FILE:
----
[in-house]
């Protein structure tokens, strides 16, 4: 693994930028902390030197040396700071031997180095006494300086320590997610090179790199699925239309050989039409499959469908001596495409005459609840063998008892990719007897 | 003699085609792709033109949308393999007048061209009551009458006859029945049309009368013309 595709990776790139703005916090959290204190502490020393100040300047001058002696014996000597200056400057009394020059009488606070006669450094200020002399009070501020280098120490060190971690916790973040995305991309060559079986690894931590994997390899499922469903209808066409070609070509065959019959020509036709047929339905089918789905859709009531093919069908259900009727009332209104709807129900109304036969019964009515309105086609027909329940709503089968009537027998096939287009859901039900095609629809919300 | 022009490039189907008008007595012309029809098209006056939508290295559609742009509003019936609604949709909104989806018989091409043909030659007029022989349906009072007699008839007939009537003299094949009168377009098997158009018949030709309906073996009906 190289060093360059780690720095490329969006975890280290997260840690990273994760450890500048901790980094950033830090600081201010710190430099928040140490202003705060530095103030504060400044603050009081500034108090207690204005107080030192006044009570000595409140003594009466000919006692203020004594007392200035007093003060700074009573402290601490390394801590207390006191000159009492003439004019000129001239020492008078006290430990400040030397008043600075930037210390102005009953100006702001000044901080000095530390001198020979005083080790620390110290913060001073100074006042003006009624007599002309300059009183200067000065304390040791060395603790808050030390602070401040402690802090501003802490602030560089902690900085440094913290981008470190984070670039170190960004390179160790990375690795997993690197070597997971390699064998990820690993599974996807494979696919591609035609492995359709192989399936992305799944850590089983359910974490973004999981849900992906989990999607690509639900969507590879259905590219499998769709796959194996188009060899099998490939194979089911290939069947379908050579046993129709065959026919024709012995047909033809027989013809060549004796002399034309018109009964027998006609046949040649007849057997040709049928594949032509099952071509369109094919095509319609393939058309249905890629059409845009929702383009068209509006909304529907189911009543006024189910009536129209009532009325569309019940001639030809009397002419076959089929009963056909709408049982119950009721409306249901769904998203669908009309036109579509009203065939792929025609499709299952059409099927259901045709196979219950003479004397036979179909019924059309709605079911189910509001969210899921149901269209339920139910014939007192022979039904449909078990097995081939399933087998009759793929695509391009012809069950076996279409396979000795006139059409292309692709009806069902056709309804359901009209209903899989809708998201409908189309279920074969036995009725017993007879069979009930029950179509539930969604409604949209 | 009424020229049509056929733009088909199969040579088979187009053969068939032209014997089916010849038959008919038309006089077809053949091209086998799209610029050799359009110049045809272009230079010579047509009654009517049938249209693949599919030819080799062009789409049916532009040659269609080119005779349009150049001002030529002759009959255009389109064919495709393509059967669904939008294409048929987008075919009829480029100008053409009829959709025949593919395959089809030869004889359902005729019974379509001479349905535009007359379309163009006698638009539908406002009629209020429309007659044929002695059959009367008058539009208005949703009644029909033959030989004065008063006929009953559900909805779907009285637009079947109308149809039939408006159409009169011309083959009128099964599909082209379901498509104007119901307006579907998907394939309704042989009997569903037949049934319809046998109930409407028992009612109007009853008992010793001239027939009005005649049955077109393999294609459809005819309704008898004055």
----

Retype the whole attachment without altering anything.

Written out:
[in-house]
């Protein structure tokens, strides 16, 4: 693994930028902390030197040396700071031997180095006494300086320590997610090179790199699925239309050989039409499959469908001596495409005459609840063998008892990719007897 | 003699085609792709033109949308393999007048061209009551009458006859029945049309009368013309 595709990776790139703005916090959290204190502490020393100040300047001058002696014996000597200056400057009394020059009488606070006669450094200020002399009070501020280098120490060190971690916790973040995305991309060559079986690894931590994997390899499922469903209808066409070609070509065959019959020509036709047929339905089918789905859709009531093919069908259900009727009332209104709807129900109304036969019964009515309105086609027909329940709503089968009537027998096939287009859901039900095609629809919300 | 022009490039189907008008007595012309029809098209006056939508290295559609742009509003019936609604949709909104989806018989091409043909030659007029022989349906009072007699008839007939009537003299094949009168377009098997158009018949030709309906073996009906 190289060093360059780690720095490329969006975890280290997260840690990273994760450890500048901790980094950033830090600081201010710190430099928040140490202003705060530095103030504060400044603050009081500034108090207690204005107080030192006044009570000595409140003594009466000919006692203020004594007392200035007093003060700074009573402290601490390394801590207390006191000159009492003439004019000129001239020492008078006290430990400040030397008043600075930037210390102005009953100006702001000044901080000095530390001198020979005083080790620390110290913060001073100074006042003006009624007599002309300059009183200067000065304390040791060395603790808050030390602070401040402690802090501003802490602030560089902690900085440094913290981008470190984070670039170190960004390179160790990375690795997993690197070597997971390699064998990820690993599974996807494979696919591609035609492995359709192989399936992305799944850590089983359910974490973004999981849900992906989990999607690509639900969507590879259905590219499998769709796959194996188009060899099998490939194979089911290939069947379908050579046993129709065959026919024709012995047909033809027989013809060549004796002399034309018109009964027998006609046949040649007849057997040709049928594949032509099952071509369109094919095509319609393939058309249905890629059409845009929702383009068209509006909304529907189911009543006024189910009536129209009532009325569309019940001639030809009397002419076959089929009963056909709408049982119950009721409306249901769904998203669908009309036109579509009203065939792929025609499709299952059409099927259901045709196979219950003479004397036979179909019924059309709605079911189910509001969210899921149901269209339920139910014939007192022979039904449909078990097995081939399933087998009759793929695509391009012809069950076996279409396979000795006139059409292309692709009806069902056709309804359901009209209903899989809708998201409908189309279920074969036995009725017993007879069979009930029950179509539930969604409604949209 | 009424020229049509056929733009088909199969040579088979187009053969068939032209014997089916010849038959008919038309006089077809053949091209086998799209610029050799359009110049045809272009230079010579047509009654009517049938249209693949599919030819080799062009789409049916532009040659269609080119005779349009150049001002030529002759009959255009389109064919495709393509059967669904939008294409048929987008075919009829480029100008053409009829959709025949593919395959089809030869004889359902005729019974379509001479349905535009007359379309163009006698638009539908406002009629209020429309007659044929002695059959009367008058539009208005949703009644029909033959030989004065008063006929009953559900909805779907009285637009079947109308149809039939408006159409009169011309083959009128099964599909082209379901498509104007119901307006579907998907394939309704042989009997569903037949049934319809046998109930409407028992009612109007009853008992010793001239027939009005005649049955077109393999294609459809005819309704008898004055």